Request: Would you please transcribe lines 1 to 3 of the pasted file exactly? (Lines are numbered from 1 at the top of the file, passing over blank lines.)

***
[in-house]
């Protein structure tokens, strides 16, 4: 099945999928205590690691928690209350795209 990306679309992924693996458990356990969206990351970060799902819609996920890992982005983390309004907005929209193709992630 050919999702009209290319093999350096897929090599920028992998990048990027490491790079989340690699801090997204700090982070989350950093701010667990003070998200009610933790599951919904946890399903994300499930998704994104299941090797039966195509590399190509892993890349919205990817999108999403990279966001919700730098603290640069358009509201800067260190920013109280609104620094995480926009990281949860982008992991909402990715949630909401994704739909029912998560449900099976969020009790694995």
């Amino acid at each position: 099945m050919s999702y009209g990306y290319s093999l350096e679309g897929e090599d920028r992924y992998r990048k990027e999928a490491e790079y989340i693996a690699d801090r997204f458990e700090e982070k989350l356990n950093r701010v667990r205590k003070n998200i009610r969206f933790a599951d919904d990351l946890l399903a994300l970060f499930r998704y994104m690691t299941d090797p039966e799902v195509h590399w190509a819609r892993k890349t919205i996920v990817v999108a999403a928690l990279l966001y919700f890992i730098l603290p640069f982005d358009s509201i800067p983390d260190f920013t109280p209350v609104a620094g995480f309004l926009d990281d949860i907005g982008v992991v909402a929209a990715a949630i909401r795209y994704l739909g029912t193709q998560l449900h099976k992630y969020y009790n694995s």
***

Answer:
[in-house]
């Protein structure tokens, strides 16, 4: 099945999928205590690691928690209350795209 990306679309992924693996458990356990969206990351970060799902819609996920890992982005983390309004907005929209193709992630 050919999702009209290319093999350096897929090599920028992998990048990027490491790079989340690699801090997204700090982070989350950093701010667990003070998200009610933790599951919904946890399903994300499930998704994104299941090797039966195509590399190509892993890349919205990817999108999403990279966001919700730098603290640069358009509201800067260190920013109280609104620094995480926009990281949860982008992991909402990715949630909401994704739909029912998560449900099976969020009790694995």
């Amino acid at each position: 099945m050919s999702y009209g990306y290319s093999l350096e679309g897929e090599d920028r992924y992998r990048k990027e999928a490491e790079y989340i693996a690699d801090r997204f458990e700090e982070k989350l356990n950093r701010v667990r205590k003070n998200i009610r969206f933790a599951d919904d990351l946890l399903a994300l970060f499930r998704y994104m690691t299941d090797p039966e799902v195509h590399w190509a819609r892993k890349t919205i996920v990817v999108a999403a928690l990279l966001y919700f890992i730098l603290p640069f982005d358009s509201i800067p983390d260190f920013t109280p209350v609104a620094g995480f309004l926009d990281d949860i907005g982008v992991v909402a929209a990715a949630i909401r795209y994704l739909g029912t193709q998560l449900h099976k992630y969020y009790n694995s």